When you found out that one of your employees had gotten pregnant, you were happy for her. What you weren’t happy about was that you had just recently hired her and had expected her to take on a large role at the company. The role is complex, and by the time she would feel comfortable in the position, she’d likely be leaving for maternity leave.

You would like to end her employment, but you’re not sure if it’s legal to do so. You can provide some accommodations in the early months of her pregnancy, but you don’t have the money or the time to train two people for the role. When she signed on, she stated that she’d be available for overtime and consistent work, which you don’t think is possible with the pregnancy.

You feel you’re just being realistic, but you don’t want to say or do anything offensive or illegal in this situation. Something you need to study more about is the protection the employee has through the Equal Employment Opportunity Commission and Americans with Disabilities Act.

The Americans with Disabilities Act protects pregnant women

The Americans with Disabilities Act, also known as the ADA, does protect people against discrimination due to pregnancy. Employers need to make reasonable accommodations for their pregnant workers, such as providing reasonable time off for medical appointments or treatments. They need to provide reasonable modifications or adjustments to work areas and work conditions as well.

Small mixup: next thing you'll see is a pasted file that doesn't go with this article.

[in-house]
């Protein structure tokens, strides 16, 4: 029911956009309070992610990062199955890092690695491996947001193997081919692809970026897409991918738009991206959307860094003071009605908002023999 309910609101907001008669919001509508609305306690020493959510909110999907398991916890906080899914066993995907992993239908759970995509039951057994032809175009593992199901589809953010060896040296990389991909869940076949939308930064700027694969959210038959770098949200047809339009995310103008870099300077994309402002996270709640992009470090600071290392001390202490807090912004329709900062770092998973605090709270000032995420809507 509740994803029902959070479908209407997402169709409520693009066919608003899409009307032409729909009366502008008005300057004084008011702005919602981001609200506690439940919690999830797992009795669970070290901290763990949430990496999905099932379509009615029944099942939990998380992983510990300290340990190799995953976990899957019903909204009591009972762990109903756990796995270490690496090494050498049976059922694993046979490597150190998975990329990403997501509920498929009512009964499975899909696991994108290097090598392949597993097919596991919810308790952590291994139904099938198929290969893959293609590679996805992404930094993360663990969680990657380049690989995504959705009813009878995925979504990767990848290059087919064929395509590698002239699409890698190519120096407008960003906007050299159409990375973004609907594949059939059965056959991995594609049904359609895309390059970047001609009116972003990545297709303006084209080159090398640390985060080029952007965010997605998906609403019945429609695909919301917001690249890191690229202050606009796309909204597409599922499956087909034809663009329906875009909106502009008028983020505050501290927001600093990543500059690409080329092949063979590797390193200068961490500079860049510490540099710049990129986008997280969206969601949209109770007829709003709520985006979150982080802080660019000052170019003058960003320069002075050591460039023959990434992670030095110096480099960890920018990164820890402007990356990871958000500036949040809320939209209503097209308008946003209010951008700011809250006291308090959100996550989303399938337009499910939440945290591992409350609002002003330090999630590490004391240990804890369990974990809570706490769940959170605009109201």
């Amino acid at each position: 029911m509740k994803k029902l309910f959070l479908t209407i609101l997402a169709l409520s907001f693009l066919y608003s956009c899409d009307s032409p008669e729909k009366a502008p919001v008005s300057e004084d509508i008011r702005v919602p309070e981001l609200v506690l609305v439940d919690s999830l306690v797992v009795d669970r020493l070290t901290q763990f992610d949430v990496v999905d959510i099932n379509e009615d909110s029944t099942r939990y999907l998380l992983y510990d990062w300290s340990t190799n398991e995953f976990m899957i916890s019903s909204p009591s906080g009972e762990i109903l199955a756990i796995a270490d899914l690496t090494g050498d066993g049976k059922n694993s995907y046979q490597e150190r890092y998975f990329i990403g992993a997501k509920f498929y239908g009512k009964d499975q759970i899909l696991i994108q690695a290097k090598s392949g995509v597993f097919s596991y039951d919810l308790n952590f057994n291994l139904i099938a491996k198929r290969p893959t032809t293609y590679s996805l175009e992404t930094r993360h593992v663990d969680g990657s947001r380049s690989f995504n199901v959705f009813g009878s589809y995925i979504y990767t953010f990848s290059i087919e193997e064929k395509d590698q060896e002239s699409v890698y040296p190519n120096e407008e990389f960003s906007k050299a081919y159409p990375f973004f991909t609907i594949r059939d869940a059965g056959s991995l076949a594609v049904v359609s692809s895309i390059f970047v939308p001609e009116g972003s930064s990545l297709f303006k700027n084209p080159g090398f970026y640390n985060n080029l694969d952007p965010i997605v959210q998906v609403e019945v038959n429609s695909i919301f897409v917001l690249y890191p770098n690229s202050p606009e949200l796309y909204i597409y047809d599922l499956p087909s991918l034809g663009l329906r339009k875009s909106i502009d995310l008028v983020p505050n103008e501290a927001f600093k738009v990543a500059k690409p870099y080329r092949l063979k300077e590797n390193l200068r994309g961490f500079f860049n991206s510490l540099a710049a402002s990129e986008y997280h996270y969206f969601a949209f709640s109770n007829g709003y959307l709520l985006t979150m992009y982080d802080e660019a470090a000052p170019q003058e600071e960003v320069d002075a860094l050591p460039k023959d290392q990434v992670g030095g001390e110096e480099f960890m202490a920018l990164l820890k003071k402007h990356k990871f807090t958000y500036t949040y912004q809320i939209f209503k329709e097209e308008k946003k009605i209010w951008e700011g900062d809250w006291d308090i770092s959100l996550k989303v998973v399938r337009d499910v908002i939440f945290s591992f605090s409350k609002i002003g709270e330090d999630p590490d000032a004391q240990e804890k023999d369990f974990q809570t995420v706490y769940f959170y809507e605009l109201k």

Whether or not firing the employee is legal will come down to whether you can provide those accommodations. You need to show that providing accommodations would hurt your business if you still want to dismiss the employee, but it’s not a good idea without consulting with your business’s attorney. There may be other options that you can pursue, like training another person to take over the role while your employee is out.

The EEOC website has more on pregnancy discrimination and what you should do as an employer to prevent being accused of violating the law. This might be a complex situation, but your attorney can help you work through it.